This quarry has been mined since the 1850's and is over 3 miles long and 600+ feet deep and they're not done yet! And, it's in the middle of a giant metropolitan area that has grown up around it. He often calls me from inside the hole or up on the giant belts that take the rock from the crusher to the screener as he's walking up checking to make sure it's working properly (when it's off, of course!) He faults or credits me with taking him and his sister up into the gold mining area in Colorado all the time when they were little (we lived outside Denver) to climb around on tailing piles and to look around at the equipment that was there. We'd peer into the chained up grates over the mine entrances and talk about the history of the region, the Railroads, the technology, and the people that pioneered the expansion of the Nation, as well as the Natural Beauty of the area. He then took Mark and I out to breakfast and we had a great time talking about everything under the sun. What a great morning!

Monday, July 03, 2006

Everything is just Sew-Sew

I had a few weeks of intense sewing lately. DH was on a business trip and I took the time to finish off this tea dress that I had cut out a couple of months ago, it has matching undersleeves of the same fabric as the middle of the bodice so that it looks like you're wearing a blouse and a jacket. I wore it to my living history volunteer work at the Museum and it was not as hot as some of the "up to the neck" dresses that are more correct actually for working as a spinner. I'm still spinning that big bag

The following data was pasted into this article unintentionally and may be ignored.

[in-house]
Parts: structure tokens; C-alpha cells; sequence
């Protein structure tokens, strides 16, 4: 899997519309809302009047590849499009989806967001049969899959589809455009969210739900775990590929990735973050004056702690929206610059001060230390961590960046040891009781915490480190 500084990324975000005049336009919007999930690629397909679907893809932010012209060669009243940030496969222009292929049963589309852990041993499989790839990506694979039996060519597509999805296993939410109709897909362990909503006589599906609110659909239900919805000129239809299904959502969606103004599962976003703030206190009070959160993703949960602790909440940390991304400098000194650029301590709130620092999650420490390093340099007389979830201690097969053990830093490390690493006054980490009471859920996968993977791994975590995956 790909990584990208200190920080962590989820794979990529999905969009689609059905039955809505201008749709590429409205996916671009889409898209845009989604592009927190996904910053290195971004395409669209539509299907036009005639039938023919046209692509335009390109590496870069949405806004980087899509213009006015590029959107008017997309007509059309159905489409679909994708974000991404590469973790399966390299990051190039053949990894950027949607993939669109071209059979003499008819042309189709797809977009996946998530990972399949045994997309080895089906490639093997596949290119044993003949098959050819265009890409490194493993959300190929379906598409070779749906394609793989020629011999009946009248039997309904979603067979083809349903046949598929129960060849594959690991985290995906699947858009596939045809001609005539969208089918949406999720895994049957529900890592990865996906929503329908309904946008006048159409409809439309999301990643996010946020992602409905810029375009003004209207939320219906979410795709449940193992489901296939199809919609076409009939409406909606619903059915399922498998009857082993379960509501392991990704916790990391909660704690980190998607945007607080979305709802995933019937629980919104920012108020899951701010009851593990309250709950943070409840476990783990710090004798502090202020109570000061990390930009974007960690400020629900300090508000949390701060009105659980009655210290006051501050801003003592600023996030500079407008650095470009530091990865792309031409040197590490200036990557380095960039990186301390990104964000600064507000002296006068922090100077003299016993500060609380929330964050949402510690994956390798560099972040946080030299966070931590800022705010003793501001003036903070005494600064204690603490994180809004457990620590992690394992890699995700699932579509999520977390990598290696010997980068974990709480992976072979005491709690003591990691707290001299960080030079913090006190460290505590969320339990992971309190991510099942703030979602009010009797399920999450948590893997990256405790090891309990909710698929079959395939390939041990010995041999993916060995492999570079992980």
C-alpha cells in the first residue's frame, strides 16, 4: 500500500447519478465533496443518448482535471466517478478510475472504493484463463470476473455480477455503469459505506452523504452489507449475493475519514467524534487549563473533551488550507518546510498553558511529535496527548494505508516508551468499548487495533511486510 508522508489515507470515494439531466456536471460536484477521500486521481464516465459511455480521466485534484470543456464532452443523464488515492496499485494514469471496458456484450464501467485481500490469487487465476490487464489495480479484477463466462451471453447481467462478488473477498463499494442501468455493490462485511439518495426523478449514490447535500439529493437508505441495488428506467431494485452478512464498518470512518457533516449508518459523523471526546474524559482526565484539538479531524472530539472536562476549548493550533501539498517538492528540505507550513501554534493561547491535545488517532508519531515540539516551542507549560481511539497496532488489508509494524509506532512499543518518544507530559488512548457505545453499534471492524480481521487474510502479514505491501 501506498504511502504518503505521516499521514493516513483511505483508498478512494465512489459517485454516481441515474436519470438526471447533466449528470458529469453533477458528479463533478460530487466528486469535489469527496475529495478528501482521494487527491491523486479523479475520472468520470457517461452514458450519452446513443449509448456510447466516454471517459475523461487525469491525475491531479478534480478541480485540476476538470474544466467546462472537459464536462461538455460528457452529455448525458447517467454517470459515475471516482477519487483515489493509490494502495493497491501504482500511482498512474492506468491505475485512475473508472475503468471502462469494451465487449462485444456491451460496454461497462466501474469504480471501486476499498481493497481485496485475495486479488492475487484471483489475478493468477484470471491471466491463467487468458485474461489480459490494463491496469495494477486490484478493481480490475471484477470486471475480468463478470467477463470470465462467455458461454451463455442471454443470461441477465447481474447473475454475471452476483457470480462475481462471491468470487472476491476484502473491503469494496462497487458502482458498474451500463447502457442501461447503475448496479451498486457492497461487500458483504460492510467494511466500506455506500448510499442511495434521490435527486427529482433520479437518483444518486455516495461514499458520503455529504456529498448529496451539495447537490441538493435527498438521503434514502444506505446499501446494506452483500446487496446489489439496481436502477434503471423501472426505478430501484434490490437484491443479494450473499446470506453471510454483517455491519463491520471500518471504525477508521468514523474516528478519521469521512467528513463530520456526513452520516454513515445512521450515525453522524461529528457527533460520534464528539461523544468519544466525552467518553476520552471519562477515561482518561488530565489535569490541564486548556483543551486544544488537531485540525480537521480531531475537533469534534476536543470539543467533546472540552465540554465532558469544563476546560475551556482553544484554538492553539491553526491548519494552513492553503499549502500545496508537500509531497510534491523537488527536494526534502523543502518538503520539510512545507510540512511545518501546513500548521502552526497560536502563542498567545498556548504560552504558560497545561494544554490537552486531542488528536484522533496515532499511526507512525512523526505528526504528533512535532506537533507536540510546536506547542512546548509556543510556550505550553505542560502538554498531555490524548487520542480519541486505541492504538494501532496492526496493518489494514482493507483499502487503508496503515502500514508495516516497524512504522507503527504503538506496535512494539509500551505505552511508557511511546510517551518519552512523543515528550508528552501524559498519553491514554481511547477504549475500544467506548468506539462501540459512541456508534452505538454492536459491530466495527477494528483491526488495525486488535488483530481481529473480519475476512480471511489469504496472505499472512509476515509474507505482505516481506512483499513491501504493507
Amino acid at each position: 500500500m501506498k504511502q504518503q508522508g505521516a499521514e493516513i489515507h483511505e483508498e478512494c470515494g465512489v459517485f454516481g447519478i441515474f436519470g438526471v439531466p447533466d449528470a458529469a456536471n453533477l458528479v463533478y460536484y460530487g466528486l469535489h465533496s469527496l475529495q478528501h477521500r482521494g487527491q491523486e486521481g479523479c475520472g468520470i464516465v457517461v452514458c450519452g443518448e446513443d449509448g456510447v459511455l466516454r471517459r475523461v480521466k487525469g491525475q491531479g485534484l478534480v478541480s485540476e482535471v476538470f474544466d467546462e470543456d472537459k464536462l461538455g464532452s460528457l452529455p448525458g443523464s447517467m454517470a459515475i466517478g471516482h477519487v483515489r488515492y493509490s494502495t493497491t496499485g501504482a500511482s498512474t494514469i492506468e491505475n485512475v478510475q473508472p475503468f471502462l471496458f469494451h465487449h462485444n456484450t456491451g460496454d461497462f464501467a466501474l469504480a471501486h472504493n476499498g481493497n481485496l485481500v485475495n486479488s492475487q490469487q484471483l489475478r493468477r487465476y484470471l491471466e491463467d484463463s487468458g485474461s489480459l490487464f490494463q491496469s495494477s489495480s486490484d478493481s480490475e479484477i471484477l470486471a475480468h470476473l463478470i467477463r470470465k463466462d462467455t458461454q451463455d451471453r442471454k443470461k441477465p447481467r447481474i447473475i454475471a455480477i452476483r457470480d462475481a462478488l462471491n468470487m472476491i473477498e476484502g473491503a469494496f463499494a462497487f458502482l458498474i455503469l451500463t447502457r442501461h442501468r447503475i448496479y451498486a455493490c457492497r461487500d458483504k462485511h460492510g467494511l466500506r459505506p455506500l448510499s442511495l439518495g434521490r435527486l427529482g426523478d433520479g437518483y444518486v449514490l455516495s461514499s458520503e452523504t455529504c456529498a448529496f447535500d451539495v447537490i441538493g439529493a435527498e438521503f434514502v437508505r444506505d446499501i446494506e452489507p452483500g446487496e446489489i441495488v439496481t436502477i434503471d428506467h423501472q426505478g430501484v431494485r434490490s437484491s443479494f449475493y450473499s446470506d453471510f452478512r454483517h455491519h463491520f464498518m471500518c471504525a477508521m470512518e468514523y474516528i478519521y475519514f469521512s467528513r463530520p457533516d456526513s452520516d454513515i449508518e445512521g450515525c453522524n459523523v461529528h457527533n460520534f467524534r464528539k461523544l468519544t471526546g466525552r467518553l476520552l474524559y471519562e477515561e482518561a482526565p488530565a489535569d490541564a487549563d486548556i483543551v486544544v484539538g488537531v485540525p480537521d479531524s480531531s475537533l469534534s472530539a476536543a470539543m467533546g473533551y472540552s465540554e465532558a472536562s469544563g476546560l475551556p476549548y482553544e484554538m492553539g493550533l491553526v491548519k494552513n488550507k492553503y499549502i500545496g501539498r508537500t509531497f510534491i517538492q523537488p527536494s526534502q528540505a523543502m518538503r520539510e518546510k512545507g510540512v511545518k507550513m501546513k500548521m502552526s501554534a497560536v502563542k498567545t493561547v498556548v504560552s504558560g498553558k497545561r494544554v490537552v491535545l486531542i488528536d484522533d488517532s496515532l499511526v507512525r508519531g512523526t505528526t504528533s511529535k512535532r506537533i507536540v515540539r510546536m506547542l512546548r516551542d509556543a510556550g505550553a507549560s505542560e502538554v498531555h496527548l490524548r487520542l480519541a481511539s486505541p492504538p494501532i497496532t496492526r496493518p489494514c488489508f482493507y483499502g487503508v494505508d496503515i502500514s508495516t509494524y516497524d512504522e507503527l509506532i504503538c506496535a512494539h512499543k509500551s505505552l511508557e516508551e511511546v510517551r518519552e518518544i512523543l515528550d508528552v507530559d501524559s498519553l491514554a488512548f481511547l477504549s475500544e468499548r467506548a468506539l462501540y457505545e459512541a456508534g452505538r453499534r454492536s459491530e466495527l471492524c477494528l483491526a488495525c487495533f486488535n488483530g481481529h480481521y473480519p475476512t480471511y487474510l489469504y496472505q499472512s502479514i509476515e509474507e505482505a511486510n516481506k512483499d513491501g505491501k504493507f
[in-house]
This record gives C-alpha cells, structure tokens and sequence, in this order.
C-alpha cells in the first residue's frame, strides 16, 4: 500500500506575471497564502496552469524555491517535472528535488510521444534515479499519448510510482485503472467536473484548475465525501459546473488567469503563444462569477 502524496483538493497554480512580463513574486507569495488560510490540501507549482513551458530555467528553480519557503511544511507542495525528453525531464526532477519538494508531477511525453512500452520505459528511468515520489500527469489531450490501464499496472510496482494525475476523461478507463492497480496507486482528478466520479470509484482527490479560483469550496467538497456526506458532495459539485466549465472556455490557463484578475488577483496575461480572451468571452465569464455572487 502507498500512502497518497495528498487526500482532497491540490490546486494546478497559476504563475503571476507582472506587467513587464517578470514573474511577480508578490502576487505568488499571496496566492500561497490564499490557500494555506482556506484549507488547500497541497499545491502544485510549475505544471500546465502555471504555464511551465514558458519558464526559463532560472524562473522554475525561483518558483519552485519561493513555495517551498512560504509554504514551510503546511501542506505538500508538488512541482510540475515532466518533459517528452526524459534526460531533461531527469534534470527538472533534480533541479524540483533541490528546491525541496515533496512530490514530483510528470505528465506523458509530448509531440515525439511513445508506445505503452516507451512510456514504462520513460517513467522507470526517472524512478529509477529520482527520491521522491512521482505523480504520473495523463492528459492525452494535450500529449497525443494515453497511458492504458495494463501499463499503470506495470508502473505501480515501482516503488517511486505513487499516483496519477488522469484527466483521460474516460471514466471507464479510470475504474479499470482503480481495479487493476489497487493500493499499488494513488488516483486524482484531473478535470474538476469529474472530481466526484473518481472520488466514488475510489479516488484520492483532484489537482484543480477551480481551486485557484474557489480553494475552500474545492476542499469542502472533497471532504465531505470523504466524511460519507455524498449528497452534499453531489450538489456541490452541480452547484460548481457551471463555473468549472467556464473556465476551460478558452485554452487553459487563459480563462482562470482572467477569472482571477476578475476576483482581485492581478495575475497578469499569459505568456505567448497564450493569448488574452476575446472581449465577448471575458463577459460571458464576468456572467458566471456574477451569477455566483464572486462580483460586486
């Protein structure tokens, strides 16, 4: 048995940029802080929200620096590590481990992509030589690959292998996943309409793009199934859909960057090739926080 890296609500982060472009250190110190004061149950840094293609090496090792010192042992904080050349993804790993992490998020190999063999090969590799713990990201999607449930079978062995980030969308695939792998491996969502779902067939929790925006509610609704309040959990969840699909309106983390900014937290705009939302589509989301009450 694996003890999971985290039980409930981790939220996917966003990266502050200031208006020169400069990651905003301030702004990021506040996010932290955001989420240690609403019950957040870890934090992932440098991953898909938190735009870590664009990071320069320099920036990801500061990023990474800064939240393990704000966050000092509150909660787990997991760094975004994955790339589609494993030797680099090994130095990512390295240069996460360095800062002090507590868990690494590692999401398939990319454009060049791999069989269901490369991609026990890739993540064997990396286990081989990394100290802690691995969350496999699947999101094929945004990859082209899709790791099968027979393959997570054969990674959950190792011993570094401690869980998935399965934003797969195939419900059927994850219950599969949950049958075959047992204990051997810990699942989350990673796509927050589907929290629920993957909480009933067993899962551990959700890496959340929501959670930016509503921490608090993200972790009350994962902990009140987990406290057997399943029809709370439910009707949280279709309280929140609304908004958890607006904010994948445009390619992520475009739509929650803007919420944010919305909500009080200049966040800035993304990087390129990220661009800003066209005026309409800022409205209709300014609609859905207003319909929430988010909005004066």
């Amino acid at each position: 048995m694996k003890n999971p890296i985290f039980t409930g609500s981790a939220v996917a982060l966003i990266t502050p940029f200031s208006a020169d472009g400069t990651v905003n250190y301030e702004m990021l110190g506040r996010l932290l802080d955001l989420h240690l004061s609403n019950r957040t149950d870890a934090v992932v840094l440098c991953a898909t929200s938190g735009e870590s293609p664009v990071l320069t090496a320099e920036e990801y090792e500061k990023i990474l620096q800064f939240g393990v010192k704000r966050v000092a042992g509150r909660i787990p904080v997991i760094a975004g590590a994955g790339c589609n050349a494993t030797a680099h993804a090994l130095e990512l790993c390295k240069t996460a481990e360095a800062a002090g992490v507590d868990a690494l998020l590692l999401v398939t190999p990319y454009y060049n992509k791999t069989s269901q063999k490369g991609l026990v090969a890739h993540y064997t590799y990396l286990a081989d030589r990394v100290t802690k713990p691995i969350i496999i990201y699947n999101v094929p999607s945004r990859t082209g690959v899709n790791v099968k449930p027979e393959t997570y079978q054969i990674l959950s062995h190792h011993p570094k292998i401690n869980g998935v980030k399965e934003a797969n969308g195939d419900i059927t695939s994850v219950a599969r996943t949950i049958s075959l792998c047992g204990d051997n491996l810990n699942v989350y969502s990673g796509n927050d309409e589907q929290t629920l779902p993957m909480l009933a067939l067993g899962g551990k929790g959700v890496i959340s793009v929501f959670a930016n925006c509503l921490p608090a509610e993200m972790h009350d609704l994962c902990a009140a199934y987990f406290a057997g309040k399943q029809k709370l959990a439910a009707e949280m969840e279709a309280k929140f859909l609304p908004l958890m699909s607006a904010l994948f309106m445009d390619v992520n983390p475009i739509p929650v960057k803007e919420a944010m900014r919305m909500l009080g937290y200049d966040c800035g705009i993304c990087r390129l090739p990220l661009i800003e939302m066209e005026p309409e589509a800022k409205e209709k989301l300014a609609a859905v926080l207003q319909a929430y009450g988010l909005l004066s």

of black fleece that I started in April. I'm also knitting a shawl from it and weaving several scarves to donate for support of the Living History teaching of our Reenactment Unit. After finishing the tea dress, I got busy on working through some work dresses that I can wear without hoops when the weather and conditions aren't really nice and I wouldn't want to wear a tea dress or a day dress. I got these three dresses finished for work wear. The green one is homespun fabric, and it was my first experience at working with plads and trying to match them. I'm getting better at doing piping, all three of them have piping around the neck and sleeves and the two that have cuffs are piped around the cuffs. I also am working on two blouses of solid color to wear with a couple of skirts I have made. I've been doing more research and reading into what is "period correct" as some of the suttlers in the Gettysburg region don't always have period correct fabric in their clothing. I try to improve on my own knoledge and impression each time I start another project. Happy 4 th of July everyone!